Supplementing with Glutamine after Trauma

Wednesday, October 4, 2006 - 1:32pm

By Dena McDowell, MS, RD

Glutamine is the most common non-essential branch chained amino acid in the human body. Glutamine breaks down into energy, which the body uses in the gastro-intestinal tract, kidneys, and immune system. The body creates glutamine from glutamate, a reaction that takes place in all tissues, including the brain and fat stores. Usually, the body can produce enough glutamine to maintain its own stores. In times of stress, however, the body may not be able to create enough glutamine to regulate cellular functioning. During this time, it is important to supplement the diet with food and vitamins containing glutamine.

Benefits of glutamine

Glutamine helps stimulate the immune system by providing energy to the macrophages and lymphocytes. Glutamine is also instrumental in gastrointestinal health. There, it maintains the mucosal cell integrity and prevents bacterial translocation during times of stress or malnutrition. Glutamine, along with human growth hormone and diet, has been successfully used to treat short bowel syndrome. Glutamine is also extremely helpful in reducing mucositis, also known as mouth sores. In the kidneys, glutamine helps maintain the acid base balance by donating ammonia to the urea cycle during alkalosis. In the stress response, glutamine becomes conditionally essential.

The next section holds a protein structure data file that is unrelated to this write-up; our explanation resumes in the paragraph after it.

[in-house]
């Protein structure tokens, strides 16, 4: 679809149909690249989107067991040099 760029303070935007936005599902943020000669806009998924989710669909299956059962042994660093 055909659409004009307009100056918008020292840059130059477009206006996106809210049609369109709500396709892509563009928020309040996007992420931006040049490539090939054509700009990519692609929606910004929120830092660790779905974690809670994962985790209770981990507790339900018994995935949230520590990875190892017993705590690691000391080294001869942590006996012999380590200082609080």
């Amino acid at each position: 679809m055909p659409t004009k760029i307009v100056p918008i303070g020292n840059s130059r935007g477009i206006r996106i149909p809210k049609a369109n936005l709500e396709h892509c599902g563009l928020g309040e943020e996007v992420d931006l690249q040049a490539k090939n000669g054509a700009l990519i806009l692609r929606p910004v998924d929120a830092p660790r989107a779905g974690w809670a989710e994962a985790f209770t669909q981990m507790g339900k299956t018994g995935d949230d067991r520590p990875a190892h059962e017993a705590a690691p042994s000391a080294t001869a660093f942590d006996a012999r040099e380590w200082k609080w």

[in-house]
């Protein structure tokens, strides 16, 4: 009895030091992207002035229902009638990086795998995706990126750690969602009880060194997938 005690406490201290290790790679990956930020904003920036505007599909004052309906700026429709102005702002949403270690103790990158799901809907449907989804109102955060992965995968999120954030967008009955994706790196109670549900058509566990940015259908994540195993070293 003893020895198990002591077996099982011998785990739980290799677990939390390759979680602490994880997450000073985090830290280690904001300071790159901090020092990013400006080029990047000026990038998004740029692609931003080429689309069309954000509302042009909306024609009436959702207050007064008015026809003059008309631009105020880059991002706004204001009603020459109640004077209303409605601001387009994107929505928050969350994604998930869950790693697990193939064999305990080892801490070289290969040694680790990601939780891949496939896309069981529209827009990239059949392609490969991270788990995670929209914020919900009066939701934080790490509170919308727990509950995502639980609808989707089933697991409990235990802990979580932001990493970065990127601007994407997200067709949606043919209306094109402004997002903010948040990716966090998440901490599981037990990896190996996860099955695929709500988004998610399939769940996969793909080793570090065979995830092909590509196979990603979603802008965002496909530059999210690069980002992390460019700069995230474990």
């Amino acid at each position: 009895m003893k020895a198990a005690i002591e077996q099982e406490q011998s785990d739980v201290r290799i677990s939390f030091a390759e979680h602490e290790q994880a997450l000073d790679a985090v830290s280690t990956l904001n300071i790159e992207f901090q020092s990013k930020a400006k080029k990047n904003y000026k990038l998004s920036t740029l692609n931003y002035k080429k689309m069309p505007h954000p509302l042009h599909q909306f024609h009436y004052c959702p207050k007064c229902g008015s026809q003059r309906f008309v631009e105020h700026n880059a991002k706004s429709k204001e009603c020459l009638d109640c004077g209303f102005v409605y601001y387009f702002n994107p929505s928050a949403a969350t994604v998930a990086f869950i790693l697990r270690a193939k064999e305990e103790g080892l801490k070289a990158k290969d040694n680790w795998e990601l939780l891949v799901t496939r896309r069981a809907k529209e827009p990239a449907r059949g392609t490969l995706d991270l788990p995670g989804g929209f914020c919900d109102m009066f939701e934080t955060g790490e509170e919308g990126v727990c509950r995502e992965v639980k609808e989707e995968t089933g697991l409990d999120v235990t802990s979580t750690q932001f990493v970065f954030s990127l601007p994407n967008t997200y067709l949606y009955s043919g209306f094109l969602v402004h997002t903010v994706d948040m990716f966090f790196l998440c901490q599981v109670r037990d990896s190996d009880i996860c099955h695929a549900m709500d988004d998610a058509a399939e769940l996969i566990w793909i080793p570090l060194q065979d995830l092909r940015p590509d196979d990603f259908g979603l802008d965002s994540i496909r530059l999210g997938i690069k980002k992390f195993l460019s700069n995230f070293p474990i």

Dangers of low glutamine

Bodily losses of glutamine may cause:

  • Weakening of the immune system
  • Increased infection rate
  • Slowed wound healing time
  • Death (if more than 40% has been lost).

Patients treated for trauma, burns, AIDS, irritable bowel, ulcerative colitis, poor wound healing, cancer, and blood infections may all benefit from glutamine supplementation.

When to take glutamine supplements

Because dietary sources of glutamine are limited, a glutamine supplement is usually recommended when severe bodily trauma occurs. The standard dose is 10 grams, 3 times a day for 1 month after the trauma. Some companies add antioxidants and arginine to shorten healing time. If taken orally, glutamine powder can be mixed with water, juice, applesauce, or pudding. Some commercial supplement products contain glutamine in their protein mixture.

Glutamine may also be used in critical care situations when a patient is unable to eat orally. It can either be added to the patient's tube feeding (10 grams with 60 milliliters of water 3 times a day) or in IV feedings (30 grams a day may be added to the solution).

Side effects of supplementation

Common side effects include:

  • Increased bowel frequency
  • Coughing
  • Hoarseness.

Less common side effects may include:

  • Blood in urine or stools
  • Changed skin color
  • Chills
  • Cold feet and hands
  • Dizziness
  • Increased heart rate
  • Lower back pain
  • Wheezing
  • Fatigue
  • Facial swelling.

If any of these symptoms are present when taking glutamine, discontinue use and contact your physician.

Recommended dosages

If you are taking glutamine, taper the dose. After 1 month, reduce the dose to 5 milligrams, 3 times a day. 2 weeks later, reduce the dose again to 2 grams per day, 3 times a week. 2 weeks after that, discontinue completely.

Some patients undergoing chemotherapy may choose to take a 10 milligram maintenance dose on the days between chemotherapy.